Next, we can estimate that for each 3-second moment they are processing 6,000 bits of conscious information so they will be aware of approximately 10 trillion bits of information in their lifetime or 1.25 terabytes.
Please note, I am neither a neuroscientist, physicist, psychologist or computer scientist. If I have made an error or offended you by my simplistic explanations, I apologize. There is a point to all of this.
If we can measure the information one can process, and if we can begin to understand how one momentary experience—like my life-or-death moment—can alter the course of one’s life we can potentially calculate the real value of a moment in light of the effects of the measurable changes that are the result of that moment.
Why Does this Matter?
Nearly everyone can point to at least one ‘defining moment’ in their lives where they decided to change the direction their life was headed. This causes ripple effects throughout their families, communities and eventually, the world.
I for one decided to leave my corporate job and start my own business. As a result, I have helped clients and met people from around the world that I would likely have never crossed paths with otherwise. And, because of the impact my work has had on my clients’ customer experiences, I’ve had an impact on millions of other lives. At least some of them experienced moments of change as a result.
These moments matter because as we change by decision or default in response to an experience we have, we change the course of human history.
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Researching Positive Experiences
The formal scientific study of moments of positive experiences expanded exponentially under the leadership of Dr. Martin Seligman since 2000. This research continues to prove that positive moments lead to greater human achievement and economic benefit. It is now intersecting with the field of Behavioral Economics to show how ‘irrational’ human behavior is predictable and positive engagements can impact social and economic outcomes. Here are a few notable researchers who I follow:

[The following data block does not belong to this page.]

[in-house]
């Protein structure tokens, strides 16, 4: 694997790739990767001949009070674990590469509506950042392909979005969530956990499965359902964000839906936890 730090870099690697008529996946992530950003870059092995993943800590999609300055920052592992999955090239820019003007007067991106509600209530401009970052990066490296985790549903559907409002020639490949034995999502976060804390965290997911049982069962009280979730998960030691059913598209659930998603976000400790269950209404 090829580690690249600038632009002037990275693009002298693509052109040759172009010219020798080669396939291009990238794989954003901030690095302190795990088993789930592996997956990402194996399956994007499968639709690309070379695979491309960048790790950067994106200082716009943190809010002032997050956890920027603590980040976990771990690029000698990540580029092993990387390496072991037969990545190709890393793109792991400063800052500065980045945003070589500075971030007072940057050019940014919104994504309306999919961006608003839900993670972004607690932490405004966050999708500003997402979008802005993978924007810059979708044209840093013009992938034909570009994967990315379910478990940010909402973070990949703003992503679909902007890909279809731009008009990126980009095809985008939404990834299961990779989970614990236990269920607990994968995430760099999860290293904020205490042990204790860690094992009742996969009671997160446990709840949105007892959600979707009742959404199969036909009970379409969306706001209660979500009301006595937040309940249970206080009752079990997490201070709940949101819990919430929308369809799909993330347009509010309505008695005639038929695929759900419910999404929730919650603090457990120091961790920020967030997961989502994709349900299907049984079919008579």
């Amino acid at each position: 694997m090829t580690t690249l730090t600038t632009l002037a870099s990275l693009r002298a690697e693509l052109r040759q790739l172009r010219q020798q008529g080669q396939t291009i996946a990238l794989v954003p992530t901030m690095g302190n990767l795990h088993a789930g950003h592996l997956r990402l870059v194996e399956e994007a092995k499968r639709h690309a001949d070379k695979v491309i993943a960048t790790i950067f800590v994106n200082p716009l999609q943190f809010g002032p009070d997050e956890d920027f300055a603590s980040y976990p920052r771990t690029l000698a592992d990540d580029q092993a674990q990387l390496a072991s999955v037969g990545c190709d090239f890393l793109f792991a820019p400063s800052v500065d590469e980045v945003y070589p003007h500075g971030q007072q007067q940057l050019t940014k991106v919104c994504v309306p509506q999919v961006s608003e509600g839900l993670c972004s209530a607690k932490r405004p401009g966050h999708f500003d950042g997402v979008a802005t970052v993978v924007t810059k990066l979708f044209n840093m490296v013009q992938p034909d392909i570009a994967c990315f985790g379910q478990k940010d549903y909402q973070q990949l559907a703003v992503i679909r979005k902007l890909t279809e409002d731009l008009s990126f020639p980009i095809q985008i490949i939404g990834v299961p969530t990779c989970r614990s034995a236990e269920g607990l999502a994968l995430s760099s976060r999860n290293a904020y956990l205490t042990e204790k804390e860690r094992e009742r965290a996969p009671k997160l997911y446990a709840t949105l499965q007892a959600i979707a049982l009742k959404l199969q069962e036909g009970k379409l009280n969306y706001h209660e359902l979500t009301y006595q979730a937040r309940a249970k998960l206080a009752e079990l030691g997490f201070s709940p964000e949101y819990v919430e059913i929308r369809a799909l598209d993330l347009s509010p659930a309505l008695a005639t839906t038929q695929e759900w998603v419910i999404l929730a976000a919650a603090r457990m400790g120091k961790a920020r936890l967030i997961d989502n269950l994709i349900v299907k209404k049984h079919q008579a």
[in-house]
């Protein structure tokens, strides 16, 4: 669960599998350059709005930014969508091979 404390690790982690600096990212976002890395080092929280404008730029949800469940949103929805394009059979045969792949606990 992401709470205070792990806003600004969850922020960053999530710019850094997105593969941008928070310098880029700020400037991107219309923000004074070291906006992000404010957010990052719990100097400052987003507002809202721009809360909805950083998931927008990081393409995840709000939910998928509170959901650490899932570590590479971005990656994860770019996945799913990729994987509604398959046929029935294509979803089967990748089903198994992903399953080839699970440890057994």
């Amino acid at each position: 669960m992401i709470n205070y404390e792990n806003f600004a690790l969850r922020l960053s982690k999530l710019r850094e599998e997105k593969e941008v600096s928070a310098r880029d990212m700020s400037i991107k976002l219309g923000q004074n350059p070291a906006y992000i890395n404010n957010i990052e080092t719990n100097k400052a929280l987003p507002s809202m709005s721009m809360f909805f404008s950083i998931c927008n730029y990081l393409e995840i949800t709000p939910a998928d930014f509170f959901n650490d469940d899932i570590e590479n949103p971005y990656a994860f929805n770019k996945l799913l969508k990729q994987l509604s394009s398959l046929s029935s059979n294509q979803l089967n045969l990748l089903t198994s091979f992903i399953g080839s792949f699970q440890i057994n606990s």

Dr. Paul Zak works with the neurology and biochemistry of trust. He discovered that as we express empathy toward others and engage in pro-social behavior we evoke trust. His research proves that the bonds of trust have a real and measurable economic impact on both microeconomic and macroeconomic levels.
Dr. Barbara Fredrickson and her associates have found that micro-moments of expressing and feeling positivity lead to deeper relationships, better health, higher productivity and improved communications.
Dr. Martin Seligman and other positive psychologists have discovered that regular gratitude exercises which include the deliberate expression of gratitude to others leads to improved physical, emotional and mental well-being.
Researcher Carol Dweck has shown that priming people with praise for effort rather than for achievement can immediately move them into a more creative and capable state she calls the ‘growth mindset.’ This mindset helps people find better solutions to problems because they are willing to learn and take new perspectives.
Dr. Mihaly Csikszentmihalyi identified the conditions that lead to flow—athletes call this ‘being in the zone’ and artists or spiritual gurus refer to it as ‘transcendent oneness with the Divine.’ He calls it the optimal human experience. It triggers optimal human performance, enhanced creativity and moments of exceptional achievement.
Daniel Kahneman developed Prospect Theory and many say he is the father of Behavioral Economics. His work shows that emotions, not logic, drive many—if not most—of our economic choices.
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Applying this to Customer Experience
When customers have an experience, they have paid attention to how they feel, what they are thinking and/or what they are doing. This means they have sacrificed some of their limited moments of life itself and given it to you. They have traded, not something that can be replenished like their money, but that most precious gift—life—for the experience that is evoked by your employees, product or brand.